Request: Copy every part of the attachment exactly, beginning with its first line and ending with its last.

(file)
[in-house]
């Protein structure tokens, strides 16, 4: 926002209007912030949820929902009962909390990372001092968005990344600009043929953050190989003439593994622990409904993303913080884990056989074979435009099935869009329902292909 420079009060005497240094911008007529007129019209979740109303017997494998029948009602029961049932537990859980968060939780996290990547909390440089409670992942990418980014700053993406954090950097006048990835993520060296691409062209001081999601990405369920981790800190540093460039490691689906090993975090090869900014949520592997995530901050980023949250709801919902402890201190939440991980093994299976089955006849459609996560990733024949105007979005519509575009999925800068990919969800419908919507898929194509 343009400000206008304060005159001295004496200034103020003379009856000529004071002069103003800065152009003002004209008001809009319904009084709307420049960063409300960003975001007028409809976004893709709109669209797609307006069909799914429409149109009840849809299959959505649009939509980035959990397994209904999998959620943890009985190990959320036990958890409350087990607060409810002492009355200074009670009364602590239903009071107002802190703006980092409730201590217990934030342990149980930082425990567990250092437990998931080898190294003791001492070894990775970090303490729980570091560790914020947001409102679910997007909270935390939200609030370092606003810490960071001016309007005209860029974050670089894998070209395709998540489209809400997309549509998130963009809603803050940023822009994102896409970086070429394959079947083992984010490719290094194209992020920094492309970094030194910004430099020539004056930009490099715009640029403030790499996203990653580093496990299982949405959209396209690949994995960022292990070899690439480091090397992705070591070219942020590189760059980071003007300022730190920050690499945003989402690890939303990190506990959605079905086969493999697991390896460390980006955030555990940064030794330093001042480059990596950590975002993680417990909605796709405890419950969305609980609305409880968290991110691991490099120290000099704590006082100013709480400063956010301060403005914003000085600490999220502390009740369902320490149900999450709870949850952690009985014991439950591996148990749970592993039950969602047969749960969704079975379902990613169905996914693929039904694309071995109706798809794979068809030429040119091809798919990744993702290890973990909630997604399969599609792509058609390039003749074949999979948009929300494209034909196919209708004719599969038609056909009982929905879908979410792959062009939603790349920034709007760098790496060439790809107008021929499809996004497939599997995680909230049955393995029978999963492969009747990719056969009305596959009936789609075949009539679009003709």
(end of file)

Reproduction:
[in-house]
């Protein structure tokens, strides 16, 4: 926002209007912030949820929902009962909390990372001092968005990344600009043929953050190989003439593994622990409904993303913080884990056989074979435009099935869009329902292909 420079009060005497240094911008007529007129019209979740109303017997494998029948009602029961049932537990859980968060939780996290990547909390440089409670992942990418980014700053993406954090950097006048990835993520060296691409062209001081999601990405369920981790800190540093460039490691689906090993975090090869900014949520592997995530901050980023949250709801919902402890201190939440991980093994299976089955006849459609996560990733024949105007979005519509575009999925800068990919969800419908919507898929194509 343009400000206008304060005159001295004496200034103020003379009856000529004071002069103003800065152009003002004209008001809009319904009084709307420049960063409300960003975001007028409809976004893709709109669209797609307006069909799914429409149109009840849809299959959505649009939509980035959990397994209904999998959620943890009985190990959320036990958890409350087990607060409810002492009355200074009670009364602590239903009071107002802190703006980092409730201590217990934030342990149980930082425990567990250092437990998931080898190294003791001492070894990775970090303490729980570091560790914020947001409102679910997007909270935390939200609030370092606003810490960071001016309007005209860029974050670089894998070209395709998540489209809400997309549509998130963009809603803050940023822009994102896409970086070429394959079947083992984010490719290094194209992020920094492309970094030194910004430099020539004056930009490099715009640029403030790499996203990653580093496990299982949405959209396209690949994995960022292990070899690439480091090397992705070591070219942020590189760059980071003007300022730190920050690499945003989402690890939303990190506990959605079905086969493999697991390896460390980006955030555990940064030794330093001042480059990596950590975002993680417990909605796709405890419950969305609980609305409880968290991110691991490099120290000099704590006082100013709480400063956010301060403005914003000085600490999220502390009740369902320490149900999450709870949850952690009985014991439950591996148990749970592993039950969602047969749960969704079975379902990613169905996914693929039904694309071995109706798809794979068809030429040119091809798919990744993702290890973990909630997604399969599609792509058609390039003749074949999979948009929300494209034909196919209708004719599969038609056909009982929905879908979410792959062009939603790349920034709007760098790496060439790809107008021929499809996004497939599997995680909230049955393995029978999963492969009747990719056969009305596959009936789609075949009539679009003709």